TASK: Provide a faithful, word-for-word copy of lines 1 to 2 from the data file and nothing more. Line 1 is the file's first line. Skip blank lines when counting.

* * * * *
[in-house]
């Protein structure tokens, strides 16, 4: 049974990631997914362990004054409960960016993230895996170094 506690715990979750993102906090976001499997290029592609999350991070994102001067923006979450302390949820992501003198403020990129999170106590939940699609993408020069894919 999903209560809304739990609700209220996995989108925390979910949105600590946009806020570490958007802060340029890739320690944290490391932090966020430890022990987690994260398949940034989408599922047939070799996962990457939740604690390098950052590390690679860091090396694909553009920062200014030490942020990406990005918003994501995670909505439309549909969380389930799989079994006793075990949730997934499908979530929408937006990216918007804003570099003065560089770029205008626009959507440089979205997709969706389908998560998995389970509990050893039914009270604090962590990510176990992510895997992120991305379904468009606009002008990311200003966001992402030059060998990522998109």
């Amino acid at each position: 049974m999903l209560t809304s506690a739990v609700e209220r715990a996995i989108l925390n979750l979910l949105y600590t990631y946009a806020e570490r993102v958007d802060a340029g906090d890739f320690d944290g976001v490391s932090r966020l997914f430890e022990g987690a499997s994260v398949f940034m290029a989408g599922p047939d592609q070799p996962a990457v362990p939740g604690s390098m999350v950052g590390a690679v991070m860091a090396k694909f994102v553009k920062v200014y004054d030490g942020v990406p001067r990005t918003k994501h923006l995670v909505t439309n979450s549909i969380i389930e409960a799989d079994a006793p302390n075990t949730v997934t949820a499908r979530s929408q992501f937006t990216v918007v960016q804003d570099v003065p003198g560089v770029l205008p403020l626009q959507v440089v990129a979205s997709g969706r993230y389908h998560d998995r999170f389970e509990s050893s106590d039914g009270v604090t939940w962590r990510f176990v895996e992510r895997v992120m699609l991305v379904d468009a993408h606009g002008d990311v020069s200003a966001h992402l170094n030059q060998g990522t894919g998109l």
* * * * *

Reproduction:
[in-house]
């Protein structure tokens, strides 16, 4: 049974990631997914362990004054409960960016993230895996170094 506690715990979750993102906090976001499997290029592609999350991070994102001067923006979450302390949820992501003198403020990129999170106590939940699609993408020069894919 999903209560809304739990609700209220996995989108925390979910949105600590946009806020570490958007802060340029890739320690944290490391932090966020430890022990987690994260398949940034989408599922047939070799996962990457939740604690390098950052590390690679860091090396694909553009920062200014030490942020990406990005918003994501995670909505439309549909969380389930799989079994006793075990949730997934499908979530929408937006990216918007804003570099003065560089770029205008626009959507440089979205997709969706389908998560998995389970509990050893039914009270604090962590990510176990992510895997992120991305379904468009606009002008990311200003966001992402030059060998990522998109």